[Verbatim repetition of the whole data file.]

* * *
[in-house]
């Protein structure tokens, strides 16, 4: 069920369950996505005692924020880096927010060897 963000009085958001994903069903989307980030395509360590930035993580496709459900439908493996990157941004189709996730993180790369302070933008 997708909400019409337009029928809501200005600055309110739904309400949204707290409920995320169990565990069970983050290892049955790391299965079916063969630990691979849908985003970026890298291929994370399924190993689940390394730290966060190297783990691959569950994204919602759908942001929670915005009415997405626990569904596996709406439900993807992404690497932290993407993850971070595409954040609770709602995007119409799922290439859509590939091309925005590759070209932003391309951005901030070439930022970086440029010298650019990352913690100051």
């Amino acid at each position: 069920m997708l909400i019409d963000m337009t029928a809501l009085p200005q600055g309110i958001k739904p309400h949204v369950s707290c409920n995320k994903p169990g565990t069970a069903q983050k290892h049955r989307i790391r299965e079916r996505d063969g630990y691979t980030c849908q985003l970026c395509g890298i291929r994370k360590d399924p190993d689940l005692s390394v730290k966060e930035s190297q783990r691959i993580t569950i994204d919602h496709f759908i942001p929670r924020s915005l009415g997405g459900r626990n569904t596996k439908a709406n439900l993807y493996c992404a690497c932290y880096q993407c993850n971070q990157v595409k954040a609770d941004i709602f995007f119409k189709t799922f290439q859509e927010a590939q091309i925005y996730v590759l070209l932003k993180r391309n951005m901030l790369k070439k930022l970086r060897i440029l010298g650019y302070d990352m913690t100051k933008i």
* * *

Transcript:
[in-house]
């Protein structure tokens, strides 16, 4: 069920369950996505005692924020880096927010060897 963000009085958001994903069903989307980030395509360590930035993580496709459900439908493996990157941004189709996730993180790369302070933008 997708909400019409337009029928809501200005600055309110739904309400949204707290409920995320169990565990069970983050290892049955790391299965079916063969630990691979849908985003970026890298291929994370399924190993689940390394730290966060190297783990691959569950994204919602759908942001929670915005009415997405626990569904596996709406439900993807992404690497932290993407993850971070595409954040609770709602995007119409799922290439859509590939091309925005590759070209932003391309951005901030070439930022970086440029010298650019990352913690100051």
């Amino acid at each position: 069920m997708l909400i019409d963000m337009t029928a809501l009085p200005q600055g309110i958001k739904p309400h949204v369950s707290c409920n995320k994903p169990g565990t069970a069903q983050k290892h049955r989307i790391r299965e079916r996505d063969g630990y691979t980030c849908q985003l970026c395509g890298i291929r994370k360590d399924p190993d689940l005692s390394v730290k966060e930035s190297q783990r691959i993580t569950i994204d919602h496709f759908i942001p929670r924020s915005l009415g997405g459900r626990n569904t596996k439908a709406n439900l993807y493996c992404a690497c932290y880096q993407c993850n971070q990157v595409k954040a609770d941004i709602f995007f119409k189709t799922f290439q859509e927010a590939q091309i925005y996730v590759l070209l932003k993180r391309n951005m901030l790369k070439k930022l970086r060897i440029l010298g650019y302070d990352m913690t100051k933008i």